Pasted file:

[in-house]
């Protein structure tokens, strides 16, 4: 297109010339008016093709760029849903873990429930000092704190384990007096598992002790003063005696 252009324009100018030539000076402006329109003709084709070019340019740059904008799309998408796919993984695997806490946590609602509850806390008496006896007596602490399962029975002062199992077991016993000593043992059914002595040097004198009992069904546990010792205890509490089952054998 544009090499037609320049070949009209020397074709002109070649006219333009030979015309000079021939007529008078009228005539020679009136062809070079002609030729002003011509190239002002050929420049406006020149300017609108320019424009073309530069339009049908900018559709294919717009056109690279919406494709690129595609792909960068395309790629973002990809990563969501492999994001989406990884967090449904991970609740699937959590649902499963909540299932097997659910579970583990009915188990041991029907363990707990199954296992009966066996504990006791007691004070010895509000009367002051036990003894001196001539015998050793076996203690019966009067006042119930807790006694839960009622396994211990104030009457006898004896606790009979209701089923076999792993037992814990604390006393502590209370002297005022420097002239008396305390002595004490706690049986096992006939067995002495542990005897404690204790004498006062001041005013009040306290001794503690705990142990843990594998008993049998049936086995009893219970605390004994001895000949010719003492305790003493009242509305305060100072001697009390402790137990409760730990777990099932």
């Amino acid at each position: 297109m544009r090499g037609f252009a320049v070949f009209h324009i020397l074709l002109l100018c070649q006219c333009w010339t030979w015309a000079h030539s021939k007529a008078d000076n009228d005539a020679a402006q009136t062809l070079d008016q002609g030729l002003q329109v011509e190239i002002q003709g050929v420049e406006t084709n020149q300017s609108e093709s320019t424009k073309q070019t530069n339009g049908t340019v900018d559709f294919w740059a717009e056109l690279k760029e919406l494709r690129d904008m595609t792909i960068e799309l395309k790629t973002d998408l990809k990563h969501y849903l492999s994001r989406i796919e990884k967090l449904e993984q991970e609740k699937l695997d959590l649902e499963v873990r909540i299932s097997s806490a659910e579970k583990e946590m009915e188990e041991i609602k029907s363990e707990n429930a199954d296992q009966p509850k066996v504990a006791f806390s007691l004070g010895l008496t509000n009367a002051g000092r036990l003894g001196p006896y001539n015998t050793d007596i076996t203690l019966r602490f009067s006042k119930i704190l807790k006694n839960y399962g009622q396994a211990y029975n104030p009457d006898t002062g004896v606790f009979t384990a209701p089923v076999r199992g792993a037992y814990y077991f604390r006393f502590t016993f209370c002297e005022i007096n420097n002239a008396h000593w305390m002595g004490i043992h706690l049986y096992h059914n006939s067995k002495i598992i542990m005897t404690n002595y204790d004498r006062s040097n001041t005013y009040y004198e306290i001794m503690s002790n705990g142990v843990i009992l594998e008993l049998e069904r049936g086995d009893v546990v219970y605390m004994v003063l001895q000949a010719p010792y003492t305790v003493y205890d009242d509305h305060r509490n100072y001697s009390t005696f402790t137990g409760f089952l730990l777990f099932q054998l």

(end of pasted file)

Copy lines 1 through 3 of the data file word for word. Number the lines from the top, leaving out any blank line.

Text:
[in-house]
């Protein structure tokens, strides 16, 4: 297109010339008016093709760029849903873990429930000092704190384990007096598992002790003063005696 252009324009100018030539000076402006329109003709084709070019340019740059904008799309998408796919993984695997806490946590609602509850806390008496006896007596602490399962029975002062199992077991016993000593043992059914002595040097004198009992069904546990010792205890509490089952054998 544009090499037609320049070949009209020397074709002109070649006219333009030979015309000079021939007529008078009228005539020679009136062809070079002609030729002003011509190239002002050929420049406006020149300017609108320019424009073309530069339009049908900018559709294919717009056109690279919406494709690129595609792909960068395309790629973002990809990563969501492999994001989406990884967090449904991970609740699937959590649902499963909540299932097997659910579970583990009915188990041991029907363990707990199954296992009966066996504990006791007691004070010895509000009367002051036990003894001196001539015998050793076996203690019966009067006042119930807790006694839960009622396994211990104030009457006898004896606790009979209701089923076999792993037992814990604390006393502590209370002297005022420097002239008396305390002595004490706690049986096992006939067995002495542990005897404690204790004498006062001041005013009040306290001794503690705990142990843990594998008993049998049936086995009893219970605390004994001895000949010719003492305790003493009242509305305060100072001697009390402790137990409760730990777990099932």
């Amino acid at each position: 297109m544009r090499g037609f252009a320049v070949f009209h324009i020397l074709l002109l100018c070649q006219c333009w010339t030979w015309a000079h030539s021939k007529a008078d000076n009228d005539a020679a402006q009136t062809l070079d008016q002609g030729l002003q329109v011509e190239i002002q003709g050929v420049e406006t084709n020149q300017s609108e093709s320019t424009k073309q070019t530069n339009g049908t340019v900018d559709f294919w740059a717009e056109l690279k760029e919406l494709r690129d904008m595609t792909i960068e799309l395309k790629t973002d998408l990809k990563h969501y849903l492999s994001r989406i796919e990884k967090l449904e993984q991970e609740k699937l695997d959590l649902e499963v873990r909540i299932s097997s806490a659910e579970k583990e946590m009915e188990e041991i609602k029907s363990e707990n429930a199954d296992q009966p509850k066996v504990a006791f806390s007691l004070g010895l008496t509000n009367a002051g000092r036990l003894g001196p006896y001539n015998t050793d007596i076996t203690l019966r602490f009067s006042k119930i704190l807790k006694n839960y399962g009622q396994a211990y029975n104030p009457d006898t002062g004896v606790f009979t384990a209701p089923v076999r199992g792993a037992y814990y077991f604390r006393f502590t016993f209370c002297e005022i007096n420097n002239a008396h000593w305390m002595g004490i043992h706690l049986y096992h059914n006939s067995k002495i598992i542990m005897t404690n002595y204790d004498r006062s040097n001041t005013y009040y004198e306290i001794m503690s002790n705990g142990v843990i009992l594998e008993l049998e069904r049936g086995d009893v546990v219970y605390m004994v003063l001895q000949a010719p010792y003492t305790v003493y205890d009242d509305h305060r509490n100072y001697s009390t005696f402790t137990g409760f089952l730990l777990f099932q054998l």